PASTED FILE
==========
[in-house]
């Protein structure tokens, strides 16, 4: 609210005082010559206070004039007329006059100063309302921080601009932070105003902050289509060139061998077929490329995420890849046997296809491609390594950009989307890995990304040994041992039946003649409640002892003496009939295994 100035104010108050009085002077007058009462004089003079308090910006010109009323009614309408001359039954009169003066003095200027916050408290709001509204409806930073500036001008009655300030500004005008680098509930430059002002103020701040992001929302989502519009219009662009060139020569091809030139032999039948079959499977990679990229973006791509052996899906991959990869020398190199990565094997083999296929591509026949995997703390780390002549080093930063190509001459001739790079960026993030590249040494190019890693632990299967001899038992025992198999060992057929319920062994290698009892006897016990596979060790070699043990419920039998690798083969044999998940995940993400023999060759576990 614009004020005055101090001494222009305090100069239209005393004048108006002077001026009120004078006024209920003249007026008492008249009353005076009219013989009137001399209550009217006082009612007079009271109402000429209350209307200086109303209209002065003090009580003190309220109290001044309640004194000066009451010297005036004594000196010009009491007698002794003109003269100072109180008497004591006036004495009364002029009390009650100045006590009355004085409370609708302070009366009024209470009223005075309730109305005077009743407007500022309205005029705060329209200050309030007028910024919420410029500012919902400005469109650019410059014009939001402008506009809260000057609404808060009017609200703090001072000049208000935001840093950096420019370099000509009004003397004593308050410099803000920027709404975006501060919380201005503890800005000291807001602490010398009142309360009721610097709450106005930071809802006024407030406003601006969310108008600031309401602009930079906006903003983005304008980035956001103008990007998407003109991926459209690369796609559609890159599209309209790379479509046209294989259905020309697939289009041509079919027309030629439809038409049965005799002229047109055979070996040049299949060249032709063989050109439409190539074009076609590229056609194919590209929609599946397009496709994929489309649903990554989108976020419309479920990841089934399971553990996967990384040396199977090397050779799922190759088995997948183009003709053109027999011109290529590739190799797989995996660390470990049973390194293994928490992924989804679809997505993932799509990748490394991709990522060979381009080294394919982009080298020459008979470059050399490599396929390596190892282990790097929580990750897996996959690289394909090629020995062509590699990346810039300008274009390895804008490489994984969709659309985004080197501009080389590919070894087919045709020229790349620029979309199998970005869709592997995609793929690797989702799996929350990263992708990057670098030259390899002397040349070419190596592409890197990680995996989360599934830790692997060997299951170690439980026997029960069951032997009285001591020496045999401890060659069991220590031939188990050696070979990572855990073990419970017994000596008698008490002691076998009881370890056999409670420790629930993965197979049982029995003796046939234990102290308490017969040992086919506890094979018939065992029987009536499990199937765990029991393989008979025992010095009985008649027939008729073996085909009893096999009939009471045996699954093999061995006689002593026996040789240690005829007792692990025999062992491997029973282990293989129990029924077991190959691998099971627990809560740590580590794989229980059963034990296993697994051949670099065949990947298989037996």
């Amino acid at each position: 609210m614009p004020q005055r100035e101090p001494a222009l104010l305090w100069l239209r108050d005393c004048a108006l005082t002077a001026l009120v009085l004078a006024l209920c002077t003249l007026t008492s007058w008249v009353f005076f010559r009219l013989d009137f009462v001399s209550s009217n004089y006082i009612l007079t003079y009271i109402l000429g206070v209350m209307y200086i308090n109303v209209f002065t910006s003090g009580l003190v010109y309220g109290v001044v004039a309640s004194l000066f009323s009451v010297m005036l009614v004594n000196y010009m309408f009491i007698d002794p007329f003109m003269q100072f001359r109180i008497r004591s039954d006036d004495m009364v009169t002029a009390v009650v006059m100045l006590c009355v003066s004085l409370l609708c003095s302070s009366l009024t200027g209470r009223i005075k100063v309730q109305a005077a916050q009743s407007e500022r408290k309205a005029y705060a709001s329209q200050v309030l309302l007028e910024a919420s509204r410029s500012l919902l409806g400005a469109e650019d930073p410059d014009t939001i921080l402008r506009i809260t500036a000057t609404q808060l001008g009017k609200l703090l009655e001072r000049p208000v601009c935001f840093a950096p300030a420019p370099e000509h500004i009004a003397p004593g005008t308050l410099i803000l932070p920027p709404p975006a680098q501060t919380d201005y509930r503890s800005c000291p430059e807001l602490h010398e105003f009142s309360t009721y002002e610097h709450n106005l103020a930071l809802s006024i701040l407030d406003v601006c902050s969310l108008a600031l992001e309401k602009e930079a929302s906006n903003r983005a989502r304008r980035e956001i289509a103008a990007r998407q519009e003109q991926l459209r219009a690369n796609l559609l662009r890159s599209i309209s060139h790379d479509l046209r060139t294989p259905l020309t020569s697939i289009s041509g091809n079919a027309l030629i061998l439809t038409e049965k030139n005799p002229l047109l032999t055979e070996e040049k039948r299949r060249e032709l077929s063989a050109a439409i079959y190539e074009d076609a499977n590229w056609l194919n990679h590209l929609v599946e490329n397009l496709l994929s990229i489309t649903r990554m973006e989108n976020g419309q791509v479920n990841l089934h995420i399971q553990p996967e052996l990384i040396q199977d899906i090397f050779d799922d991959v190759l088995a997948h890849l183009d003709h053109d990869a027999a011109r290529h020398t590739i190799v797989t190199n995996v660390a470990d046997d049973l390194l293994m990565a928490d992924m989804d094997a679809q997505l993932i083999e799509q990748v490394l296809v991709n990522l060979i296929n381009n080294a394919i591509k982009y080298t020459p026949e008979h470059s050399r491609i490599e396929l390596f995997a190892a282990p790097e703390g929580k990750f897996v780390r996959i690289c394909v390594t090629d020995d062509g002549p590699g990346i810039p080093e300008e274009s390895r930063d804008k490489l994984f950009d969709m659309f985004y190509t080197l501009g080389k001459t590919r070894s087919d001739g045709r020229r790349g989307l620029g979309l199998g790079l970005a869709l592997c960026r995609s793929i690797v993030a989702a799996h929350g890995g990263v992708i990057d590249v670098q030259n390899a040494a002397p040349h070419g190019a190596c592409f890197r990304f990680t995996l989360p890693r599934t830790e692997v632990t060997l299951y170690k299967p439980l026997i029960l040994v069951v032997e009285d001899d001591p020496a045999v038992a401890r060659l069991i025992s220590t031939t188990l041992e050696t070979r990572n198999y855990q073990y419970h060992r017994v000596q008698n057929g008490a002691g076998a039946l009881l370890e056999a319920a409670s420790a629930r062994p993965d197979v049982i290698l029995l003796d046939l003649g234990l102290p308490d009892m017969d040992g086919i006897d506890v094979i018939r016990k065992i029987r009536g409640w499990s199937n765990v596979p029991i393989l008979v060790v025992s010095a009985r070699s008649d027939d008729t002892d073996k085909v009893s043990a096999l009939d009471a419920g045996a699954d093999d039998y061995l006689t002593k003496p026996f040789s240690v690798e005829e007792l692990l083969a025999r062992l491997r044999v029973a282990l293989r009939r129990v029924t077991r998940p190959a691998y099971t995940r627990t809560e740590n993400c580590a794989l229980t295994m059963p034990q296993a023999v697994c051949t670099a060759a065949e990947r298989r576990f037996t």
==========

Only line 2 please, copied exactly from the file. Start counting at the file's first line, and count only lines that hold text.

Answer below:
């Protein structure tokens, strides 16, 4: 609210005082010559206070004039007329006059100063309302921080601009932070105003902050289509060139061998077929490329995420890849046997296809491609390594950009989307890995990304040994041992039946003649409640002892003496009939295994 100035104010108050009085002077007058009462004089003079308090910006010109009323009614309408001359039954009169003066003095200027916050408290709001509204409806930073500036001008009655300030500004005008680098509930430059002002103020701040992001929302989502519009219009662009060139020569091809030139032999039948079959499977990679990229973006791509052996899906991959990869020398190199990565094997083999296929591509026949995997703390780390002549080093930063190509001459001739790079960026993030590249040494190019890693632990299967001899038992025992198999060992057929319920062994290698009892006897016990596979060790070699043990419920039998690798083969044999998940995940993400023999060759576990 614009004020005055101090001494222009305090100069239209005393004048108006002077001026009120004078006024209920003249007026008492008249009353005076009219013989009137001399209550009217006082009612007079009271109402000429209350209307200086109303209209002065003090009580003190309220109290001044309640004194000066009451010297005036004594000196010009009491007698002794003109003269100072109180008497004591006036004495009364002029009390009650100045006590009355004085409370609708302070009366009024209470009223005075309730109305005077009743407007500022309205005029705060329209200050309030007028910024919420410029500012919902400005469109650019410059014009939001402008506009809260000057609404808060009017609200703090001072000049208000935001840093950096420019370099000509009004003397004593308050410099803000920027709404975006501060919380201005503890800005000291807001602490010398009142309360009721610097709450106005930071809802006024407030406003601006969310108008600031309401602009930079906006903003983005304008980035956001103008990007998407003109991926459209690369796609559609890159599209309209790379479509046209294989259905020309697939289009041509079919027309030629439809038409049965005799002229047109055979070996040049299949060249032709063989050109439409190539074009076609590229056609194919590209929609599946397009496709994929489309649903990554989108976020419309479920990841089934399971553990996967990384040396199977090397050779799922190759088995997948183009003709053109027999011109290529590739190799797989995996660390470990049973390194293994928490992924989804679809997505993932799509990748490394991709990522060979381009080294394919982009080298020459008979470059050399490599396929390596190892282990790097929580990750897996996959690289394909090629020995062509590699990346810039300008274009390895804008490489994984969709659309985004080197501009080389590919070894087919045709020229790349620029979309199998970005869709592997995609793929690797989702799996929350990263992708990057670098030259390899002397040349070419190596592409890197990680995996989360599934830790692997060997299951170690439980026997029960069951032997009285001591020496045999401890060659069991220590031939188990050696070979990572855990073990419970017994000596008698008490002691076998009881370890056999409670420790629930993965197979049982029995003796046939234990102290308490017969040992086919506890094979018939065992029987009536499990199937765990029991393989008979025992010095009985008649027939008729073996085909009893096999009939009471045996699954093999061995006689002593026996040789240690005829007792692990025999062992491997029973282990293989129990029924077991190959691998099971627990809560740590580590794989229980059963034990296993697994051949670099065949990947298989037996």